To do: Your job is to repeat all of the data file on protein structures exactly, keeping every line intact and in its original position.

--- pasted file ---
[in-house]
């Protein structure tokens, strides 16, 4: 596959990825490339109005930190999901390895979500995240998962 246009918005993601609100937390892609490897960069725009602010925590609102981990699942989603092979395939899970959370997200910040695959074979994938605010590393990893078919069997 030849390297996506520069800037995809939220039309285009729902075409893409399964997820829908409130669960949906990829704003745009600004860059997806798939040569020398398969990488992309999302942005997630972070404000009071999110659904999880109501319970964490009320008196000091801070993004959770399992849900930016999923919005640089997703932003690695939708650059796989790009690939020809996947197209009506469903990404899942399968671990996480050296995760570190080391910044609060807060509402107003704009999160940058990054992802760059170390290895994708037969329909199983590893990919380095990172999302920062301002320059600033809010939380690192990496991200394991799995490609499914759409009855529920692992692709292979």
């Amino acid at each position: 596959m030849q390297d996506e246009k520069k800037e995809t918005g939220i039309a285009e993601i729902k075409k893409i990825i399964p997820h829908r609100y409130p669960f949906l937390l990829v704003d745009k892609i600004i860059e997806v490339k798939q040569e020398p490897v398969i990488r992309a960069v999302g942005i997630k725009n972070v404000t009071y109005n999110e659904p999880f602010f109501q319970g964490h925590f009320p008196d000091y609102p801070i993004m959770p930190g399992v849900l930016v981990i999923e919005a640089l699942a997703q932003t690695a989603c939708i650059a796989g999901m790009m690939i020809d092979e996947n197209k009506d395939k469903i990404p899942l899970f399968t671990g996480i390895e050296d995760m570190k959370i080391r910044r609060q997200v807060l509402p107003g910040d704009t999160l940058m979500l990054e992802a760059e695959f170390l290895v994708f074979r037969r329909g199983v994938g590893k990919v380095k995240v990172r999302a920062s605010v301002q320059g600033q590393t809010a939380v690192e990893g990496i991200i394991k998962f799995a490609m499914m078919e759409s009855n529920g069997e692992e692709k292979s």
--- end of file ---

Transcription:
[in-house]
């Protein structure tokens, strides 16, 4: 596959990825490339109005930190999901390895979500995240998962 246009918005993601609100937390892609490897960069725009602010925590609102981990699942989603092979395939899970959370997200910040695959074979994938605010590393990893078919069997 030849390297996506520069800037995809939220039309285009729902075409893409399964997820829908409130669960949906990829704003745009600004860059997806798939040569020398398969990488992309999302942005997630972070404000009071999110659904999880109501319970964490009320008196000091801070993004959770399992849900930016999923919005640089997703932003690695939708650059796989790009690939020809996947197209009506469903990404899942399968671990996480050296995760570190080391910044609060807060509402107003704009999160940058990054992802760059170390290895994708037969329909199983590893990919380095990172999302920062301002320059600033809010939380690192990496991200394991799995490609499914759409009855529920692992692709292979």
């Amino acid at each position: 596959m030849q390297d996506e246009k520069k800037e995809t918005g939220i039309a285009e993601i729902k075409k893409i990825i399964p997820h829908r609100y409130p669960f949906l937390l990829v704003d745009k892609i600004i860059e997806v490339k798939q040569e020398p490897v398969i990488r992309a960069v999302g942005i997630k725009n972070v404000t009071y109005n999110e659904p999880f602010f109501q319970g964490h925590f009320p008196d000091y609102p801070i993004m959770p930190g399992v849900l930016v981990i999923e919005a640089l699942a997703q932003t690695a989603c939708i650059a796989g999901m790009m690939i020809d092979e996947n197209k009506d395939k469903i990404p899942l899970f399968t671990g996480i390895e050296d995760m570190k959370i080391r910044r609060q997200v807060l509402p107003g910040d704009t999160l940058m979500l990054e992802a760059e695959f170390l290895v994708f074979r037969r329909g199983v994938g590893k990919v380095k995240v990172r999302a920062s605010v301002q320059g600033q590393t809010a939380v690192e990893g990496i991200i394991k998962f799995a490609m499914m078919e759409s009855n529920g069997e692992e692709k292979s």